A Berlin School District Team comprised of Superintendent Corrine Cascadden, Principal Amy Huter, and Project Aware Coordinator Bob Thompson will discuss the social-emotional impact of opiate misuse in home on early elementary schools and the strategies they are implementing in response.
The second featured speaker will be Erik Becker, Groveton High School's SAP, to speak on building protective factors in the middle and high school.
There will be a panel discussion featuring SAU 7 Project Aware Coordinator Jennifer Noyes and SAP Valerie Rella, SAU 8 Safe Schools/Healthy Students Project Manager Stacey Lazzar, a SAP from the Laconia School District, and a representative from the Life of an Athlete program.
The afternoon will include time facilitated by the respective Regional Public Health Network leads to identify regional resources and develop specific strategies to respond to the crisis in schools, districts, and regions.
Closing plenary session
Director of Program for the New Hampshire Charitable Foundation and Chair of the Governor’s Commission on Alcohol and Other Drugs Timothy Rourke
This was a free summit thanks to financial support from the NH Charitable Foundation.
North Country Lego League Challenge
Congratulations to teams from Edward Fenn Elementary (Gorham), Milan Village School, and Hillside Elementary School (Berlin) for participating in the first annual North Country Lego League Challenge at White Mountains Community College.
Regional PD with Rick Wormeli, March 2014
Rick Wormeli, March 28, 2014, Berlin Middle School auditorium
Rick Wormeli posed the tough question about what happens when it comes to assessing and grading students in the differentiated classroom. Being sensitive to students’ readiness levels, interests, action plans, and special education designations while holding them accountable for the same standards can be a challenge. Rick helped educators take a myth-busting and candid look at some of the burning issues of assessment and grading in a differentiated classroom.
Technology Integration in Coos Classrooms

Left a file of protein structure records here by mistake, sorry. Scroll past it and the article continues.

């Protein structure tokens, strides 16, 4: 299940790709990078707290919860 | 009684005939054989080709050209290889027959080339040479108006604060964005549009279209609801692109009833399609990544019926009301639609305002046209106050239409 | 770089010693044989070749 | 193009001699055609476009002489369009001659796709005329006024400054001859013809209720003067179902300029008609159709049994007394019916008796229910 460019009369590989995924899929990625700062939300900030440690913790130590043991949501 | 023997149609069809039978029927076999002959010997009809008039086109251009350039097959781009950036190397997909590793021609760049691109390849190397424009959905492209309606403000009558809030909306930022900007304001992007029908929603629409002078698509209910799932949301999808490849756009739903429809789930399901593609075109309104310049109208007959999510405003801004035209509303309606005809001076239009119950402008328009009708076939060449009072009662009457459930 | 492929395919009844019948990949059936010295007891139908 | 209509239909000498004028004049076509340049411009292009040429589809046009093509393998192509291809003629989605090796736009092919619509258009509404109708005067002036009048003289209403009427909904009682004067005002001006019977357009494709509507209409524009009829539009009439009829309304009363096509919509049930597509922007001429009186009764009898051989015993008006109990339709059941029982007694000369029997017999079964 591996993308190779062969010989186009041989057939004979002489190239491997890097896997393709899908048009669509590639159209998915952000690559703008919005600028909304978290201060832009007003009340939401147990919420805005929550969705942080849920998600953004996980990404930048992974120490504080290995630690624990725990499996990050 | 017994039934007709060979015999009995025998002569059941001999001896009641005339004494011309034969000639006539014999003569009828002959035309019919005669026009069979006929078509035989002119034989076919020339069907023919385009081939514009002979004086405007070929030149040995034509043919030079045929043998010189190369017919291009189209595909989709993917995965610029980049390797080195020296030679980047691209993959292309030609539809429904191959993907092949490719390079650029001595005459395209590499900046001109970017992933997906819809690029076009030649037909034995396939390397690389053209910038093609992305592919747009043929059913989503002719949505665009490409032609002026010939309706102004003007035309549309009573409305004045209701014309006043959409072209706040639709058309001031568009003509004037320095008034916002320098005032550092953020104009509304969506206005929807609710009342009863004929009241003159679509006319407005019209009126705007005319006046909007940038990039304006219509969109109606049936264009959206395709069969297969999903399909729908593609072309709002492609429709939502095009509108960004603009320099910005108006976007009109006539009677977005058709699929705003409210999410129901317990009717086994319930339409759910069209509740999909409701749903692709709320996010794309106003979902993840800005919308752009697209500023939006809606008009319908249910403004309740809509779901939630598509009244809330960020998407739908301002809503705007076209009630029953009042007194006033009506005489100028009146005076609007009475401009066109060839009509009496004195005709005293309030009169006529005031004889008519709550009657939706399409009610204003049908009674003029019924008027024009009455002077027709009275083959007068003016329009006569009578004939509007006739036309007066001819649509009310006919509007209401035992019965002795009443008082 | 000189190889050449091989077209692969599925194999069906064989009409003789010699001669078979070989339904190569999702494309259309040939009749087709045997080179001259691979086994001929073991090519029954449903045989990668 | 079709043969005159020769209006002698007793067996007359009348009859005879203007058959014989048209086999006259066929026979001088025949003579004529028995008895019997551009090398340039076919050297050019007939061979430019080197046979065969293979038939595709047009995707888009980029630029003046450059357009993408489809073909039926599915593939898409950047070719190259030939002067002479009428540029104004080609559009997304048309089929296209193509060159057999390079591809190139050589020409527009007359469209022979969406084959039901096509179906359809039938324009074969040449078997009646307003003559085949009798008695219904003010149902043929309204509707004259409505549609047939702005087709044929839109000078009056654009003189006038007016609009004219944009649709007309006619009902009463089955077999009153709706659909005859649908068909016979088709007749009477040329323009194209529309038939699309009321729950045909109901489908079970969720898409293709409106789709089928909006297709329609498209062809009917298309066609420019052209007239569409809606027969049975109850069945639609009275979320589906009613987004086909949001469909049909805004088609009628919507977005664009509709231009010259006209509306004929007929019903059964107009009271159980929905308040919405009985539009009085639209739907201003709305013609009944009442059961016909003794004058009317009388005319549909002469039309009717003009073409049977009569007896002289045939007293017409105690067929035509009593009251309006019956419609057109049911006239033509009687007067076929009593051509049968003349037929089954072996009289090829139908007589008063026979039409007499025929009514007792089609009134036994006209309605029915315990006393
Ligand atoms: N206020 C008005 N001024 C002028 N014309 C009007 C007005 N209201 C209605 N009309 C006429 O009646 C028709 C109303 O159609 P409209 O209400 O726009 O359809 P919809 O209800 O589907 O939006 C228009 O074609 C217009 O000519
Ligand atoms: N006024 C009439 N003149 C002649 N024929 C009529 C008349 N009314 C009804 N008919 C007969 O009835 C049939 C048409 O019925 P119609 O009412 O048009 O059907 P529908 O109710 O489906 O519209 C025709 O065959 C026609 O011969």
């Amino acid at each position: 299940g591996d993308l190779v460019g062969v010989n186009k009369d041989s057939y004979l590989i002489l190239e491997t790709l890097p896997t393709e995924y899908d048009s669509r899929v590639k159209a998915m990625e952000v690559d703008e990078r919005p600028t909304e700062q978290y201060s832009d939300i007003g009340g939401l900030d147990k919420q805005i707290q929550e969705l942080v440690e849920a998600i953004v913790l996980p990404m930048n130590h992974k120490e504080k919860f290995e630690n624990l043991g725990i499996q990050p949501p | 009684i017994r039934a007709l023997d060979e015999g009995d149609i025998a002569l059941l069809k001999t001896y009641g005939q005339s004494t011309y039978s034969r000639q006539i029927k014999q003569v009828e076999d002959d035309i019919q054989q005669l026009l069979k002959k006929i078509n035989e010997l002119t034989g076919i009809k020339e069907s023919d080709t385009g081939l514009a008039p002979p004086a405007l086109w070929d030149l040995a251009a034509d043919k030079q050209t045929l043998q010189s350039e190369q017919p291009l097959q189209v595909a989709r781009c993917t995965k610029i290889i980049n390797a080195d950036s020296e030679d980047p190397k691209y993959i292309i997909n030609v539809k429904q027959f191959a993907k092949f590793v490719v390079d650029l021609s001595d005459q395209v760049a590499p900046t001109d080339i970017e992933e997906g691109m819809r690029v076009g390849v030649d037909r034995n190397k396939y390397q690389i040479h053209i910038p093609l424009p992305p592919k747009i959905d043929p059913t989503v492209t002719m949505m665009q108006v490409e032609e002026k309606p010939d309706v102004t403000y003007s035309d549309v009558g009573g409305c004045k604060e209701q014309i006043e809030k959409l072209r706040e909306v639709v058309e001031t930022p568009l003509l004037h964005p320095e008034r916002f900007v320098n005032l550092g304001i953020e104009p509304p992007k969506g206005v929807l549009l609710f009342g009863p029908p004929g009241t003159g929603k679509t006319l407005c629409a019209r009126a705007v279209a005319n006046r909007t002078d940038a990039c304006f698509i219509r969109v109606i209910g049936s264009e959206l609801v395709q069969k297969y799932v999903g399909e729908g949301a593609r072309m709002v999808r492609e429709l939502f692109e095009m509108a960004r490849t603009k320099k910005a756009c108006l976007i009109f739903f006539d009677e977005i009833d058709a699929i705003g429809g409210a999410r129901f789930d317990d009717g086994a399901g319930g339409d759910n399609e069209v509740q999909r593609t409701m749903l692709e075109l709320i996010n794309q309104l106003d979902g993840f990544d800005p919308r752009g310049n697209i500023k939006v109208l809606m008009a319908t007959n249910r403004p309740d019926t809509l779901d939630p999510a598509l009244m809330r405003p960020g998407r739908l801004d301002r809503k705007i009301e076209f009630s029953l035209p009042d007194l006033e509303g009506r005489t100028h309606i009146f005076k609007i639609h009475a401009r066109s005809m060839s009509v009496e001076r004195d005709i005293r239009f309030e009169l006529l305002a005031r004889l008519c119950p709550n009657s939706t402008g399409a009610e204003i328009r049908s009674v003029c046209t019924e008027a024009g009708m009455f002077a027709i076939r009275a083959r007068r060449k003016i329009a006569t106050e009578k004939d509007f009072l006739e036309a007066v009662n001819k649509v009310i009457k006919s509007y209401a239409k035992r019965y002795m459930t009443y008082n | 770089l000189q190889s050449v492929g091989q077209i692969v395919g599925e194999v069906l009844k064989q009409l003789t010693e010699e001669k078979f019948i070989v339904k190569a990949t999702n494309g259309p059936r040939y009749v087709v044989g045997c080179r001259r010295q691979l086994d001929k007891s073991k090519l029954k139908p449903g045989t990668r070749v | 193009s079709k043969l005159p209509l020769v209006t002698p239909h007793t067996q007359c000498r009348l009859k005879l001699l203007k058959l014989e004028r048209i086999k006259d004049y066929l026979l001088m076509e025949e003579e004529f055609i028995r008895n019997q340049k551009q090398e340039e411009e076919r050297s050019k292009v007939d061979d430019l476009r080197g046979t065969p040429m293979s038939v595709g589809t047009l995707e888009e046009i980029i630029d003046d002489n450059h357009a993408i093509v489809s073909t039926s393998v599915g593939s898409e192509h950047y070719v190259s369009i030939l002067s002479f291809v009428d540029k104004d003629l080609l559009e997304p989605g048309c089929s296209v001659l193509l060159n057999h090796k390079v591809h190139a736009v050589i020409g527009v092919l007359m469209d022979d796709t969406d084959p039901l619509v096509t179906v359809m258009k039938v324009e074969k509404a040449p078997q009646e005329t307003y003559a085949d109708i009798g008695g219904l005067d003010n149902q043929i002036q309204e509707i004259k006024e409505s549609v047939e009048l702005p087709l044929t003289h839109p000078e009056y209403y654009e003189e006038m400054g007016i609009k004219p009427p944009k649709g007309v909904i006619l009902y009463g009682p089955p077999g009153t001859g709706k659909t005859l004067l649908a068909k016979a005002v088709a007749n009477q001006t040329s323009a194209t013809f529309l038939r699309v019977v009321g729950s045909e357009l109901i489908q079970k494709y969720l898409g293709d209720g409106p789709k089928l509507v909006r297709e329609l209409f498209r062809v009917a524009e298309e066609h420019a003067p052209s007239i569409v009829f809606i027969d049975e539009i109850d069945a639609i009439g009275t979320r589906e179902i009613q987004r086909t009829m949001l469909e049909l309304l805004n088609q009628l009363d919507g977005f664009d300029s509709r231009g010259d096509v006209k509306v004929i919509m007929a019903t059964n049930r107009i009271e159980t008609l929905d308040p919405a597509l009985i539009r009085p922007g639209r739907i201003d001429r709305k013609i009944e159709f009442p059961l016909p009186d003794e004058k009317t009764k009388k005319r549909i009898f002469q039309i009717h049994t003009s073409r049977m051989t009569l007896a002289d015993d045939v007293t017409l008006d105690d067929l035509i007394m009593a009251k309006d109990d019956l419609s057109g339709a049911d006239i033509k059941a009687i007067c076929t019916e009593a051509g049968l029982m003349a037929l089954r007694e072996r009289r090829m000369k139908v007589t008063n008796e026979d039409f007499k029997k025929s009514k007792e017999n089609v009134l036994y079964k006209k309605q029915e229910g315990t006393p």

The Coos Country Technology Integration Project kicked on in October of 2009 thanks to funding from the Neil and Louise Tillotson Fund of the New Hampshire Charitable Foundation. Support to schools then continued through the Rural School Educator Effectiveness Collaborative funded by SAHE. NCES’ Technology Integration Specialist, Paula Churchill, works with teachers in several schools throughout the North Country.
The professional development takes place within the participating schools. Grant funds support Churchill visiting classrooms and working with teachers and students throughout the school year. With this model, the support is custom tailored, working from whatever level the participants are at and with the technology that is available in their classroom.
The goal of the project is twofold. We want to build the confidence and skill level of each participating teacher, but ultimately our goal is to support these teachers in putting the technology into the hands of student. While there is a place for research and report type of activities that require students to take what they used to do with poster-board and markers and now make PowerPoint presentations, the goal of this project is to help teachers develop activities that require higher-order thinking skills. Technology provides a means to push students to use “digital tools” to synthesize information, solve authentic problems, create and produce evidence of their learning and think at higher levels.